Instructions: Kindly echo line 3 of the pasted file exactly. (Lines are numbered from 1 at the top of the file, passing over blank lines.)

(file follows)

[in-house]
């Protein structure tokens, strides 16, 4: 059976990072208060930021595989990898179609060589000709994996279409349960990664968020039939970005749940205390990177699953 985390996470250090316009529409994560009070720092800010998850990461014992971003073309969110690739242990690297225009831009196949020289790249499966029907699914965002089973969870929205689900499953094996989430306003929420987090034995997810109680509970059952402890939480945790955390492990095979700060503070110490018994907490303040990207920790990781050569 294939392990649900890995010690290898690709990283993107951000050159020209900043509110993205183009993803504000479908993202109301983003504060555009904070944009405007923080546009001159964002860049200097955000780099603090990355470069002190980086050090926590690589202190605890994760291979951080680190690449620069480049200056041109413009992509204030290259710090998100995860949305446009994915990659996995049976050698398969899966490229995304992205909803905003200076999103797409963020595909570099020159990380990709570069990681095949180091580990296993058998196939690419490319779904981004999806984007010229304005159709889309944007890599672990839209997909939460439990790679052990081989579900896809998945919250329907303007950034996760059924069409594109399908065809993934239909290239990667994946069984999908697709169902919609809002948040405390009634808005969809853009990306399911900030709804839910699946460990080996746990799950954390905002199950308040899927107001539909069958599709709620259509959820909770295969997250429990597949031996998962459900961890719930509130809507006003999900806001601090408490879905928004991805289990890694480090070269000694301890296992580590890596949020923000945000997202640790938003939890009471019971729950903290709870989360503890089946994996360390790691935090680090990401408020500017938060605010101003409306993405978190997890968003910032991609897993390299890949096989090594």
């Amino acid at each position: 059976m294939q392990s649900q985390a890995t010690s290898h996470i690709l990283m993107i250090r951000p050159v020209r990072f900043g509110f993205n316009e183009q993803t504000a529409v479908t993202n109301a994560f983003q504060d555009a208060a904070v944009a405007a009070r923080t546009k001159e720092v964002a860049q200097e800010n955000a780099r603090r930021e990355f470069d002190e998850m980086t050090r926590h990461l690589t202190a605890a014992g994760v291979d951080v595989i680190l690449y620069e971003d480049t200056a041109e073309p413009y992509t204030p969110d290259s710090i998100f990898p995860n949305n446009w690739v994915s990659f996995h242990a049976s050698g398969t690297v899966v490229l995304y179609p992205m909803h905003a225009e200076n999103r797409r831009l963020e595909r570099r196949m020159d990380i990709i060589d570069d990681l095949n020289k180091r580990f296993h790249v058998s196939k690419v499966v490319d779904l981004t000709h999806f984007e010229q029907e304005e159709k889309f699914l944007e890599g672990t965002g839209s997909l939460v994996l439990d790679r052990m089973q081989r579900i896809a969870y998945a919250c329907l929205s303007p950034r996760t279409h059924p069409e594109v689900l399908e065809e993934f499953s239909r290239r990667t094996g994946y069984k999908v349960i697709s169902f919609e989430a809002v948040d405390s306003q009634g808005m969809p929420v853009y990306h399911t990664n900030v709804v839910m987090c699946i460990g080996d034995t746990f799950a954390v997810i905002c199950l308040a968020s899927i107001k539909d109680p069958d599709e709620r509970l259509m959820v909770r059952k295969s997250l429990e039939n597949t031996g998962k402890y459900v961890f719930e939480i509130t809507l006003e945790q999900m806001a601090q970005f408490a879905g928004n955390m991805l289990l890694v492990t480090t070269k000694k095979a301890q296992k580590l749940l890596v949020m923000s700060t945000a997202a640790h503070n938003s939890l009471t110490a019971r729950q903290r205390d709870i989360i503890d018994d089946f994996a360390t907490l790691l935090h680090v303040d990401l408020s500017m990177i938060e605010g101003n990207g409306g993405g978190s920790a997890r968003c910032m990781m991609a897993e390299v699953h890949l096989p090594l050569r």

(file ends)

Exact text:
């Amino acid at each position: 059976m294939q392990s649900q985390a890995t010690s290898h996470i690709l990283m993107i250090r951000p050159v020209r990072f900043g509110f993205n316009e183009q993803t504000a529409v479908t993202n109301a994560f983003q504060d555009a208060a904070v944009a405007a009070r923080t546009k001159e720092v964002a860049q200097e800010n955000a780099r603090r930021e990355f470069d002190e998850m980086t050090r926590h990461l690589t202190a605890a014992g994760v291979d951080v595989i680190l690449y620069e971003d480049t200056a041109e073309p413009y992509t204030p969110d290259s710090i998100f990898p995860n949305n446009w690739v994915s990659f996995h242990a049976s050698g398969t690297v899966v490229l995304y179609p992205m909803h905003a225009e200076n999103r797409r831009l963020e595909r570099r196949m020159d990380i990709i060589d570069d990681l095949n020289k180091r580990f296993h790249v058998s196939k690419v499966v490319d779904l981004t000709h999806f984007e010229q029907e304005e159709k889309f699914l944007e890599g672990t965002g839209s997909l939460v994996l439990d790679r052990m089973q081989r579900i896809a969870y998945a919250c329907l929205s303007p950034r996760t279409h059924p069409e594109v689900l399908e065809e993934f499953s239909r290239r990667t094996g994946y069984k999908v349960i697709s169902f919609e989430a809002v948040d405390s306003q009634g808005m969809p929420v853009y990306h399911t990664n900030v709804v839910m987090c699946i460990g080996d034995t746990f799950a954390v997810i905002c199950l308040a968020s899927i107001k539909d109680p069958d599709e709620r509970l259509m959820v909770r059952k295969s997250l429990e039939n597949t031996g998962k402890y459900v961890f719930e939480i509130t809507l006003e945790q999900m806001a601090q970005f408490a879905g928004n955390m991805l289990l890694v492990t480090t070269k000694k095979a301890q296992k580590l749940l890596v949020m923000s700060t945000a997202a640790h503070n938003s939890l009471t110490a019971r729950q903290r205390d709870i989360i503890d018994d089946f994996a360390t907490l790691l935090h680090v303040d990401l408020s500017m990177i938060e605010g101003n990207g409306g993405g978190s920790a997890r968003c910032m990781m991609a897993e390299v699953h890949l096989p090594l050569r």